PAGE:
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A digital twin (DT) is a computational model that evolves over time to persistently represent the structure, behavior, and context of a unique physical system or process. DTs are characterized by a dynamic and continuous two-way flow of information between the computational model and the physical system. Data streams from the physical system are assimilated into the computational model to reduce uncertainties and improve predictions of the model, which in turn is used as a basis for controlling the physical system, optimizing data acquisition, and providing decision support. The DT must execute rapidly enough to support decisions and controls in time scales relevant to the physical system, and must manage and quantify uncertainties across its lifecycle. Interest in the DT paradigm is growing rapidly across a range of application areas as a way to construct, manage, and capitalize on state-of-the-art computational models, data-driven learning, and decision making under uncertainty for many complex engineered and natural systems. Indeed, the global market for DTs in industry alone is projected to grow to $156 billion by 2030.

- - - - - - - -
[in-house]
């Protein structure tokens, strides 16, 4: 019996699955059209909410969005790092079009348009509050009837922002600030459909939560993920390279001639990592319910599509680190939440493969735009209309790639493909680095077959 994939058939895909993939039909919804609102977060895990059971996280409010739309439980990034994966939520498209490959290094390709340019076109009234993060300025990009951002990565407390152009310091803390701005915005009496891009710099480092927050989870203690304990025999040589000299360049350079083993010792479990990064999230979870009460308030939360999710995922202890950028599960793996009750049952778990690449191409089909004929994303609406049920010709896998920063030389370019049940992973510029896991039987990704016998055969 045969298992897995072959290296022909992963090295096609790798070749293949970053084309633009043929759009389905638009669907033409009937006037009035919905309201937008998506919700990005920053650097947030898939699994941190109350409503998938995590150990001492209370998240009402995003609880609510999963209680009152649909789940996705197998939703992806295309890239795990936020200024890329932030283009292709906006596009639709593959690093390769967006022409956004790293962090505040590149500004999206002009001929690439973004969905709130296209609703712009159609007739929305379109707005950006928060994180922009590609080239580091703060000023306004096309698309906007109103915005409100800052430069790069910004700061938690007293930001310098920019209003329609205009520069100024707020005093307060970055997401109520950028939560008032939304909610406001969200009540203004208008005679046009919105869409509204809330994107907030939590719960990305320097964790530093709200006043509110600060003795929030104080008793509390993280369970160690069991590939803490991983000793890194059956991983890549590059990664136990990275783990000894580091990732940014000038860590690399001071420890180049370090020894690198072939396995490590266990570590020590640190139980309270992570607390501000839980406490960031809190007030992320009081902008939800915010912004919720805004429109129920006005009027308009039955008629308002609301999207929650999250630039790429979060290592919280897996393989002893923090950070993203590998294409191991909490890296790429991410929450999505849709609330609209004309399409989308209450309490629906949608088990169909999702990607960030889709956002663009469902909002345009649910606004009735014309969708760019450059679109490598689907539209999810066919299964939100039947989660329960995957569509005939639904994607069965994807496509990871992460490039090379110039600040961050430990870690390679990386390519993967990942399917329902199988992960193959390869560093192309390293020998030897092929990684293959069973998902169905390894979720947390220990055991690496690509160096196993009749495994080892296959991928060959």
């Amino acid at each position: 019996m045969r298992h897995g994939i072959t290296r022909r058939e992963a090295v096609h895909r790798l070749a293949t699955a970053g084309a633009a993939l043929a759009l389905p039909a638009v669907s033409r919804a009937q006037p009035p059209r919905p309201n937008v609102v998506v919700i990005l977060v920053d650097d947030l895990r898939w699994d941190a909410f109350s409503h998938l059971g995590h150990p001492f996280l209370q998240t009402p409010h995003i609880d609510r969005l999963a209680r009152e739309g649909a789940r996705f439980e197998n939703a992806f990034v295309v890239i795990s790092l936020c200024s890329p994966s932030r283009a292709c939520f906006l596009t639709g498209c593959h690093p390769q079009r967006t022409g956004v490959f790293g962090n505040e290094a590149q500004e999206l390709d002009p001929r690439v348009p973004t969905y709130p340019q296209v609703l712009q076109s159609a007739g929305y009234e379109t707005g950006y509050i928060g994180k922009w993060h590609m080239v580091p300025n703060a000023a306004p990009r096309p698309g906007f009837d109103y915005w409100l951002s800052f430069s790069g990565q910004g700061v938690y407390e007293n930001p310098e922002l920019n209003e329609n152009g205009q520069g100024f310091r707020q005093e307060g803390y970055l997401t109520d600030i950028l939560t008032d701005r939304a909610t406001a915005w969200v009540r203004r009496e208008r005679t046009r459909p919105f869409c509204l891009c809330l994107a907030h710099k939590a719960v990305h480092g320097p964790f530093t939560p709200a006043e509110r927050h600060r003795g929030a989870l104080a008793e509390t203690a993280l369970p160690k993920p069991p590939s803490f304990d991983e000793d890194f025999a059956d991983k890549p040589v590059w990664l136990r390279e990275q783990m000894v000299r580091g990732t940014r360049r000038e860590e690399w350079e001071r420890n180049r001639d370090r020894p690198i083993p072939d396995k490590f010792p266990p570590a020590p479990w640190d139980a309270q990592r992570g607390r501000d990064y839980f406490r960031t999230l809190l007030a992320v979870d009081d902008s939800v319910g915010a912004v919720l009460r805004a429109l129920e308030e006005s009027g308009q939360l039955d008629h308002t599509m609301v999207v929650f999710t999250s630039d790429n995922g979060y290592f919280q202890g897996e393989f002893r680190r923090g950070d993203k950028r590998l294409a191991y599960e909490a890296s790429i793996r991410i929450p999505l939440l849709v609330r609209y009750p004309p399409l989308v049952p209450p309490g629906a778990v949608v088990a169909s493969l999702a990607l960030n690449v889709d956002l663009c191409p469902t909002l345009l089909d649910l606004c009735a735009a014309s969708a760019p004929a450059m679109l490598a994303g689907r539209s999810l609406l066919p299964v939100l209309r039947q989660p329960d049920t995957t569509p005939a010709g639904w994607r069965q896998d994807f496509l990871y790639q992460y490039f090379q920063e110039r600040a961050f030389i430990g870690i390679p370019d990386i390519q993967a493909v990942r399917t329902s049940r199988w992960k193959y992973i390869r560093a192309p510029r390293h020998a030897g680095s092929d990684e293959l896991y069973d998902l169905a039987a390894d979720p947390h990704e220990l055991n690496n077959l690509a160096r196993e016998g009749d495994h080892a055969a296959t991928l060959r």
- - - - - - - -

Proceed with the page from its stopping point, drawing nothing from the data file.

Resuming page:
This workshop will focus on mathematical, statistical, and computational foundations underlying DTs, in particular addressing challenges in (1) data assimilation and statistical inverse problems, (2) optimal control and decision making, (3) optimal experimental design, and (4) model reduction and surrogates, all in the context of DTs of complex systems. While these fields are “classical,” fundamental challenges arise in the DT setting due to the tight, dynamic interplay between assimilation and control/decisions, the rapid time scales need for response, the need for predictivity of reduced models/surrogates over control and parameter spaces, and the need for robustness to data and model uncertainties to support high-consequence decisions. These present frontier mathematical, statistical, and computational challenges. The workshop will feature talks and discussion on the four foundational areas identified above, and on the integration of these to address complex applications of DTs to scientific, engineering, medical, and societal problems.